A novel potent strategy for gene delivery using a single peptide vector as a carrier

Centre de Recherches de Biochimie Macromoleculaire, UPR-1086 CNRS, 1919 Route de Mende, 34293 Montpellier Cedex 5, France.
Nucleic Acids Research (Impact Factor: 9.11). 10/1999; 27(17):3510-7. DOI: 10.1093/nar/27.17.3510
Source: PubMed
We have shown previously that a peptide, MPG, derived from the hydrophobic fusion peptide of HIV-1 gp41 and the hydrophilic
nuclear localisation sequence of SV40 large T antigen, can be used as a powerful tool for the delivery of oligonucleotides
into cultured cells. Now we extend the potential of MPG to the delivery of nucleic acids into cultured cells. In vitro, MPG interacts strongly with nucleic acids, most likely forming a peptide cage around them, which stabilises and protects
them from degradation in cell culture media. MPG is non-cytotoxic, insensitive to serum and efficiently delivers plasmids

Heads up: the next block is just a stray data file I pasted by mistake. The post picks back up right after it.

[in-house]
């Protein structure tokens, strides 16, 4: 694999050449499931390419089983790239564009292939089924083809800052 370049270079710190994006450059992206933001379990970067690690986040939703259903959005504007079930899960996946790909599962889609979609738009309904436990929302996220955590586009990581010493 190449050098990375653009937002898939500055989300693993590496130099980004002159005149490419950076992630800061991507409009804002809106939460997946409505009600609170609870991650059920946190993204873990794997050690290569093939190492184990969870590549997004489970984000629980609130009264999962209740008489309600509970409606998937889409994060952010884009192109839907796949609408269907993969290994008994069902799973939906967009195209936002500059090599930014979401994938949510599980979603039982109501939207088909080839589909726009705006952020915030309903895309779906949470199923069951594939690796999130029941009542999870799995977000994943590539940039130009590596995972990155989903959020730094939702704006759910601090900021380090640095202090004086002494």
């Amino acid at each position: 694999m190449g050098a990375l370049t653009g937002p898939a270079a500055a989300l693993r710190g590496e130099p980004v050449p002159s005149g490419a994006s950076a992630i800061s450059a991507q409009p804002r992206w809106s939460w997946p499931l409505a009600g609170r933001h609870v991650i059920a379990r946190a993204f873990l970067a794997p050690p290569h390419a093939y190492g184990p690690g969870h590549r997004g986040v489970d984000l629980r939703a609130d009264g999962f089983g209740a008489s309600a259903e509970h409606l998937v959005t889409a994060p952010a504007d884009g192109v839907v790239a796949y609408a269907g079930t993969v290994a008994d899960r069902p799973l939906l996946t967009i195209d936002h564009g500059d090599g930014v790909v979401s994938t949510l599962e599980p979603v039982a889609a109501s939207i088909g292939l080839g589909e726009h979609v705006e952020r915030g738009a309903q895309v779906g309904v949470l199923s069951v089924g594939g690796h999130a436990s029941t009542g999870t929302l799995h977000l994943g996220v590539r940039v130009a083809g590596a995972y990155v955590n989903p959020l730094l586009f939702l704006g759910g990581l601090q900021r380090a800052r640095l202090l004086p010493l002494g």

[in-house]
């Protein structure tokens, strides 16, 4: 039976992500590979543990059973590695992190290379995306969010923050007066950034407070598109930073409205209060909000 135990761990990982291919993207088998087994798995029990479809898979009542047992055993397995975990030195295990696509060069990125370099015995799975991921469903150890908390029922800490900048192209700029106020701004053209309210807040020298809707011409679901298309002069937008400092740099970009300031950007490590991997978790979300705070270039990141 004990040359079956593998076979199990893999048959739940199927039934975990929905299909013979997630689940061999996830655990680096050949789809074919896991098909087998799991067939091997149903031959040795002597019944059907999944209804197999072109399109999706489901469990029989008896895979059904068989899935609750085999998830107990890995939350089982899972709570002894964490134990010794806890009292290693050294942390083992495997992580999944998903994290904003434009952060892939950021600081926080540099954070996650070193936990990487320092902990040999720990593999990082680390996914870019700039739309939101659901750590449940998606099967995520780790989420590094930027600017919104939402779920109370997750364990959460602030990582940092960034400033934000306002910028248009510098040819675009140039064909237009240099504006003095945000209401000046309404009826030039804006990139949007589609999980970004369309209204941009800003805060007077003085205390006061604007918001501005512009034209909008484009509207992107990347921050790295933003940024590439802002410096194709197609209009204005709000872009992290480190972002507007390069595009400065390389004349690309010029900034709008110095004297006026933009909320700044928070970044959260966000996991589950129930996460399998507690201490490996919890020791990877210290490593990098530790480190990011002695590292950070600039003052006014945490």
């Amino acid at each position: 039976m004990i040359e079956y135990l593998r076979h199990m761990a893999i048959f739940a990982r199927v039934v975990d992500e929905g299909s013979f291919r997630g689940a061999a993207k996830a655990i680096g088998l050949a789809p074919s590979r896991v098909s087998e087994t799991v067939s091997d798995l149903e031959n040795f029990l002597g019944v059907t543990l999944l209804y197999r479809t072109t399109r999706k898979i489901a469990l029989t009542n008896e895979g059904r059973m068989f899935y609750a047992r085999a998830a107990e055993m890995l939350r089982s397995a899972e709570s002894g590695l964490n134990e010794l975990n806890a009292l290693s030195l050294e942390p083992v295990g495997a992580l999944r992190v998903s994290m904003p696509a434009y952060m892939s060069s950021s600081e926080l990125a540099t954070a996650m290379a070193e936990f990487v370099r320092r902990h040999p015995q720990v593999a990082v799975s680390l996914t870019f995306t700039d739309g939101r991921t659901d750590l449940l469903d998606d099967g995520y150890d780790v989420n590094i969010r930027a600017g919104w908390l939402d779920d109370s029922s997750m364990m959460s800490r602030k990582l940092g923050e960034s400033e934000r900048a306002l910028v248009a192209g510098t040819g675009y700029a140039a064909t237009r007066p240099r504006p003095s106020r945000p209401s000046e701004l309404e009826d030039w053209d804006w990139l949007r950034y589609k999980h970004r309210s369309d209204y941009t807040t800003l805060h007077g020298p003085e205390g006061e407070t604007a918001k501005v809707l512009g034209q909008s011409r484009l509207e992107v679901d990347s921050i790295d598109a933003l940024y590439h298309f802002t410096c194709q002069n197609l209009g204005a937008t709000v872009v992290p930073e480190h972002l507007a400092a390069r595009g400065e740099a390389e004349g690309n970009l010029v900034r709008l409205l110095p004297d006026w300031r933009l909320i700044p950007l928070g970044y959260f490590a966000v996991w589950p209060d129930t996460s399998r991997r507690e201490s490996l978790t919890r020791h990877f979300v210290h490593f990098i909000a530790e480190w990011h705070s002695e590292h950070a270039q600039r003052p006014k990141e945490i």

into several different cell lines in only 1 h. Moreover, MPG enables complete expression of the gene products encoded by the
plasmids it delivers into cultured cells. Finally, we have investigated the potential of MPG as an efficient delivery agent
for gene therapy, by attempting to deliver antisense nucleic acids targeting an essential cell cycle gene. MPG efficiently
delivered a plasmid expressing the full-length antisense cDNA of human cdc25C, which consequently successfully reduced cdc25C
expression levels and promoted a block to cell cycle progression. Based on our results, we conclude that MPG is a potent delivery
agent for the generalised delivery of nucleic acids as well as of oligonucleotides into cultured cells and believe that its
contribution to the development of new gene therapy strategies could be of prime interest.


Available from: May C Morris